My husband carries the BRCA2 gene…think Angelina Jolie. We didn’t find out until after Destroyer was born, and i was pregnant with my Buddy. Each one of the kids has a 50% chance of inheriting the gene. If she has it, she has an 80% chance of getting breast cancer with no preventative measures. 80%! And a 30% chance of ovarian cancer. He would have I think a 30% chance of prostrate cancer.
    I feel sick when I think about this stuff.
    So I get you.
    The “good” news over here is that some of his cousins have or will undergo preventative masectomies and reconstructive surgery to prevent the illness. The other “good” news, is that they know what to watch, and their doctors are very much on board with preventative medicine.
    But then I think about my babes, and I want to curl up in a ball and cry.

    My only other thought is whether you had considered a sperm donor or adoption?
    Siblings are a good thing. 🙂

    • boringyear
      June 17, 2014

      Oh my word. I’m sorry, that must be very hard! Hopefully by the time your kids need to worry about it our medical technology will be all over it – there are some very exciting cancer treatments in development at the moment.

      Hubs and I had already decided we’ve had enough of spending money trying to make babies, so no donors or adoption. Fertility treatments are expensive and exhausting and even with them I suck at getting pregnant. Possibly we would have tried those options if we had no child, but we feel very lucky to have the one we do, and we’re not willing to go there for a second.

    • boringyear
      June 17, 2014

      Also… If you’d known about the genetics before you got pregnant, would you have gone a different route?

      • cookie1986
        June 17, 2014

        I don’t think I can answer that for certain. Now that I see my babes, I can’t imagine them looking any different. But likely. We had already discussed alternative methods because we tried for 18 months to get pregnant the first time, and thought maybe there was a problem.
        Also, I’m adopted, so that wasn’t out of the question either, although I desperately wanted to experience pregnancy.
        We haven’t entirely ruled out a third baby either. Every family has something terrible they pass on genetically to their children, and there is always some sort of risk. We just happen to know specifically what ours is.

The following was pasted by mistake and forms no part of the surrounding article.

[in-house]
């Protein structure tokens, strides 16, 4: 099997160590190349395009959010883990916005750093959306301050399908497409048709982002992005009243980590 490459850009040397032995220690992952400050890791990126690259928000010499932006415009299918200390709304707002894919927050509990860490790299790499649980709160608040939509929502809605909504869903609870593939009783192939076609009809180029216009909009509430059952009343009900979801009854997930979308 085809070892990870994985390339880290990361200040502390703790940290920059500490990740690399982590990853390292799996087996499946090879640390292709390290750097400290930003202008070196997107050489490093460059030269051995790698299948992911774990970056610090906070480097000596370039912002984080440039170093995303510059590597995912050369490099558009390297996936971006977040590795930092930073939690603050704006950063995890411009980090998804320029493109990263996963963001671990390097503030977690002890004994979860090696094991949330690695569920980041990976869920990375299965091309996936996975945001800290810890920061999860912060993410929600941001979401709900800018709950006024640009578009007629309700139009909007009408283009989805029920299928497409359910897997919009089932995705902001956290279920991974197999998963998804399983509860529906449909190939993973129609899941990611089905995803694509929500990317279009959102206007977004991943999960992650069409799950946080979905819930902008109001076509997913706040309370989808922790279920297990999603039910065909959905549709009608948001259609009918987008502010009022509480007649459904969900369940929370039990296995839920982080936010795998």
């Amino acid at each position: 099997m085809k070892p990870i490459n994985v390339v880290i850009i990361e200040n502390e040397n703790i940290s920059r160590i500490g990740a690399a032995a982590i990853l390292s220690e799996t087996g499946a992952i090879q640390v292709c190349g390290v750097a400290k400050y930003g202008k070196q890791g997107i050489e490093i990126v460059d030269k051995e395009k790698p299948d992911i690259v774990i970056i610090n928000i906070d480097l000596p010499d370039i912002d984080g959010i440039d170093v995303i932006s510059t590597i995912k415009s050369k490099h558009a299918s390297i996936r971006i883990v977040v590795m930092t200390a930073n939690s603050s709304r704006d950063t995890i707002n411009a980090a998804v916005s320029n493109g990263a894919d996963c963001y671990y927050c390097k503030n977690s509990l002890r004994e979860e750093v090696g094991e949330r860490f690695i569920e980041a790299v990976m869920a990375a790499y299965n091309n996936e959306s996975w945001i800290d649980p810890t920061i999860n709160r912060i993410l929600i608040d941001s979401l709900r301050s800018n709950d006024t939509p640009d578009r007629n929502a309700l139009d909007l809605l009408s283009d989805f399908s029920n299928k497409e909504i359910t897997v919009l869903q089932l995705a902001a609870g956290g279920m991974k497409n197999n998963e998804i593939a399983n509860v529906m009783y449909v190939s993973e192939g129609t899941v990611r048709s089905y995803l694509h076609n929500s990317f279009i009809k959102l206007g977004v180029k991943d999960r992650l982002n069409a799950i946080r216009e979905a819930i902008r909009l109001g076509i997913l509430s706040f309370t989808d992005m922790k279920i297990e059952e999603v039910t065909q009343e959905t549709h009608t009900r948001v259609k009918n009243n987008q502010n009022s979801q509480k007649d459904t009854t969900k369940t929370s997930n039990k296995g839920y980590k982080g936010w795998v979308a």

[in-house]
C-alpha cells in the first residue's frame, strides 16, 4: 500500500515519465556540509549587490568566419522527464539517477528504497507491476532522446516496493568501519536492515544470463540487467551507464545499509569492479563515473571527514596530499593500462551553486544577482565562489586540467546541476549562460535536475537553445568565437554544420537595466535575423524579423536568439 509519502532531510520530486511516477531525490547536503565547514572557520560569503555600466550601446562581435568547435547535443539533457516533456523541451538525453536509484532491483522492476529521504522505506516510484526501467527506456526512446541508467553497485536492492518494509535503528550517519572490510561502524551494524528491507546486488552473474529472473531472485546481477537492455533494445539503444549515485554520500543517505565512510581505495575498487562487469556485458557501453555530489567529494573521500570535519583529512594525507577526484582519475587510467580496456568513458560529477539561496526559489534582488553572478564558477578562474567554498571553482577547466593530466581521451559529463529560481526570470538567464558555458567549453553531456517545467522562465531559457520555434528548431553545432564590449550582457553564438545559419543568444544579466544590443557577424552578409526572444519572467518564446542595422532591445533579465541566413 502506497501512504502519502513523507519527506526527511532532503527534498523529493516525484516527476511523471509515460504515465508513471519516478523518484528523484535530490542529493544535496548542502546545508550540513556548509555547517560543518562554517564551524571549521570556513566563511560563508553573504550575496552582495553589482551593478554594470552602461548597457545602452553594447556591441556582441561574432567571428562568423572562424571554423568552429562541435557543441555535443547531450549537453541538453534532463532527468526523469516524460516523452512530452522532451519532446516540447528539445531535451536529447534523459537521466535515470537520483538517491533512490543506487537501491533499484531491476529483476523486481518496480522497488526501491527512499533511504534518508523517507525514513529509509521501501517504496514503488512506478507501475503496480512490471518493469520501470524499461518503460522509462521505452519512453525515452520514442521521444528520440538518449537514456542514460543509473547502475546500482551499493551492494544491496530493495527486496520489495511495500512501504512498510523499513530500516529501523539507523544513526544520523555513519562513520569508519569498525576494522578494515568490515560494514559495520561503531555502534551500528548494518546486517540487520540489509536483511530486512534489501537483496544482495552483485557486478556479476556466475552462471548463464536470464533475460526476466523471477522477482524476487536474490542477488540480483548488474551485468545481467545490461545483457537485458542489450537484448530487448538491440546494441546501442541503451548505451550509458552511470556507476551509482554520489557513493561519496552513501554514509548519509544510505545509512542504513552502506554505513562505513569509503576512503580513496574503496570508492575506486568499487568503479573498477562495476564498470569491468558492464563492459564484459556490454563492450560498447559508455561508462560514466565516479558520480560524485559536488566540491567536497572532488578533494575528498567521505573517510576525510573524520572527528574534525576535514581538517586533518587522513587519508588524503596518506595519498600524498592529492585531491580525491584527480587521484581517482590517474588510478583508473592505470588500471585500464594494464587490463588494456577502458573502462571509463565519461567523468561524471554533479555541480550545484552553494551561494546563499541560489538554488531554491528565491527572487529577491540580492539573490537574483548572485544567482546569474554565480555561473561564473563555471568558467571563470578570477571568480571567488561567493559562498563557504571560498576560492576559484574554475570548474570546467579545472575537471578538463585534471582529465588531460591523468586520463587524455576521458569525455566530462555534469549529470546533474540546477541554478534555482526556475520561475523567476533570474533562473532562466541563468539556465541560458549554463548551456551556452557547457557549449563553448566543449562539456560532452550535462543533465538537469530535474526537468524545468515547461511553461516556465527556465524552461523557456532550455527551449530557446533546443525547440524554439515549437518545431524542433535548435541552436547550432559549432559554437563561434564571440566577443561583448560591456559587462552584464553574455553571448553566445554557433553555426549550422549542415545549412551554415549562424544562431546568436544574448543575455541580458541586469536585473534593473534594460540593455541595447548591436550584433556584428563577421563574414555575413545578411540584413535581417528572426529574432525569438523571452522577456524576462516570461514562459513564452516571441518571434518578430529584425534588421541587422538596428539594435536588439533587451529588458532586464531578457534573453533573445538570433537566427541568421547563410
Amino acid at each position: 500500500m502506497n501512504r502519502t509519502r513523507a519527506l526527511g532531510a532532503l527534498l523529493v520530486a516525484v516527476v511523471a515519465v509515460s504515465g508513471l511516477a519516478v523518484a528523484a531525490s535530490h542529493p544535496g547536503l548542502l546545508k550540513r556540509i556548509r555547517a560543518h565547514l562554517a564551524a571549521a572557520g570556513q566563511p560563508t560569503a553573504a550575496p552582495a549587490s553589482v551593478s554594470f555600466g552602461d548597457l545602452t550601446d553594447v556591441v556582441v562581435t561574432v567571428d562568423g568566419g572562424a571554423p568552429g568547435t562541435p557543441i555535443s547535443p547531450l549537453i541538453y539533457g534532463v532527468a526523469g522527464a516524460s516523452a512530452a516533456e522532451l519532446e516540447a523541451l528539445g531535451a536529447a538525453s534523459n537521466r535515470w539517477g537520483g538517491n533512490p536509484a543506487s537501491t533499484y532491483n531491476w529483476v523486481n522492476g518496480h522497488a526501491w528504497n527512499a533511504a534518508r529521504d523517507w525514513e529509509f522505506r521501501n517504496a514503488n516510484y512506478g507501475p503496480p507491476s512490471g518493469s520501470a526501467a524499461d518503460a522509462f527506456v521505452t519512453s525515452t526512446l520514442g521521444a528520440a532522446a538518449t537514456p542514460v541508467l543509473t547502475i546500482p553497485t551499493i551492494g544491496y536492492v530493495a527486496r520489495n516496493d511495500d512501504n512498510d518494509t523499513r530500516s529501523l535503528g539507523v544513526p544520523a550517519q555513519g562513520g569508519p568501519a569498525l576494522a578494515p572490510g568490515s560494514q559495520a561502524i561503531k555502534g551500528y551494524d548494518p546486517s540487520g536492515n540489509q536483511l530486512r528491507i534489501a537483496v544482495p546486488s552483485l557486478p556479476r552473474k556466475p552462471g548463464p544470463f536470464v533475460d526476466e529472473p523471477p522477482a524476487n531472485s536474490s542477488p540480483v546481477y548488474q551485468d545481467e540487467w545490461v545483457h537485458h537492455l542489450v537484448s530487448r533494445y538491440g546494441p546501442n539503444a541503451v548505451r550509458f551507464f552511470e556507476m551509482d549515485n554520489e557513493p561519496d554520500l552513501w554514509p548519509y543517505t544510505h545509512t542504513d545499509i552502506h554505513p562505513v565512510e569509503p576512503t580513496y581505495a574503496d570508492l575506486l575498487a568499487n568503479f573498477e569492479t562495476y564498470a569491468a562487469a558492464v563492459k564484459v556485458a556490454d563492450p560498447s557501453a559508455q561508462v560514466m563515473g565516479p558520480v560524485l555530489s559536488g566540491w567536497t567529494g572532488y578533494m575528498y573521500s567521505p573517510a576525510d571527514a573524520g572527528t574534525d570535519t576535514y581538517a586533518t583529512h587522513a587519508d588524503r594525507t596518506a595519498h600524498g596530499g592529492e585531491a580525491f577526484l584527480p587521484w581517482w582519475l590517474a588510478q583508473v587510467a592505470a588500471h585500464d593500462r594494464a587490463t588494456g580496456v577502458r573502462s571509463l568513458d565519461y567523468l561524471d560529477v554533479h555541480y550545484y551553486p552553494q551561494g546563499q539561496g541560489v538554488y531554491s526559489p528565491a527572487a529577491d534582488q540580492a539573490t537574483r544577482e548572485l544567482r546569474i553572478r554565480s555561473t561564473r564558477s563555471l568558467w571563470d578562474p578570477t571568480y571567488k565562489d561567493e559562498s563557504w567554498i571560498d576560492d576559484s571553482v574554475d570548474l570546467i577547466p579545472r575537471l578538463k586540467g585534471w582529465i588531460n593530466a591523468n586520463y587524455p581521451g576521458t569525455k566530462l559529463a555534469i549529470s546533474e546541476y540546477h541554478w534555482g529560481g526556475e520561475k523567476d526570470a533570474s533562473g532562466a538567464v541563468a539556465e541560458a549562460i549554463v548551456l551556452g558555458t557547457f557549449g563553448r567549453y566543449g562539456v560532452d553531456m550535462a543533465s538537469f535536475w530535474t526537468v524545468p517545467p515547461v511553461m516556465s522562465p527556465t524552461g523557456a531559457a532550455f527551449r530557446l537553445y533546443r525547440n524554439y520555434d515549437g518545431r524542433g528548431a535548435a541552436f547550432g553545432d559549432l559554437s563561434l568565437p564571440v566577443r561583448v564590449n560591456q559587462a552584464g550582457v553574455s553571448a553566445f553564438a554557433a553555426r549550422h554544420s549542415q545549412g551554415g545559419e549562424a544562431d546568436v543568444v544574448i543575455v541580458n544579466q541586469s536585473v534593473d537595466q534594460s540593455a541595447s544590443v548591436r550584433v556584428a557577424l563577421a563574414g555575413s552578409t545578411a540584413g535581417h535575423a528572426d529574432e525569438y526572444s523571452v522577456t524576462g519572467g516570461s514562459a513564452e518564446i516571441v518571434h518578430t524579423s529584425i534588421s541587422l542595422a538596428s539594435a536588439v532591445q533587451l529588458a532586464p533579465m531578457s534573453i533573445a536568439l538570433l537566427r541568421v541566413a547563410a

• boringyear
        June 17, 2014

        And fortunately there are fairly effective (if extreme) preventative measures for those with this gene, and it will be decades before it is likely to affect them.

        Neuroblastoma is most commonly diagnosed before age 5, and familial neuroblastoma on the early side (Monkey was 1). And it has a 1 in 2 mortality rate.

        So tricky.

      • cookie1986
        June 17, 2014

        Rest easy, my Aussie friend. Your decision is sound, and full of love.

      • boringyear
        June 17, 2014

        Thank you. Apparently I am still feeling a little defensive.

  3. Melissa @ HerGreenLife
    June 17, 2014

    Wow, that’s a lot of tough stuff you’ve faced and that you factored into your decision. While stopping at one was not our original plan, there are many advantages.

    My guess is that one-child families will become more common, at least in countries like the U.S., where the cost of having children is relatively high, and our laws and employers’ policies really don’t support having/raising children.

  4. pepibebe
    June 18, 2014

    I totally agree with cookie1986 – you’ve made a carefully considered loving decision that sounds like it is the right one for your family. X

  5. pajamamommas
    June 20, 2014

    Wow, that sounds like a complicated and difficult decision. But it also sounds like a relief to have made a decision. I know we waffled for a while about one versus two kids, and that kind of pondering can take a huge amount of time and energy. So yay for being able to direct that time and energy into other things like–like hanging out with the fabulous Monkey!

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This entry was posted on June 17, 2014 by in baby talk, brain fry, cancer, missing eggs and tagged , , , .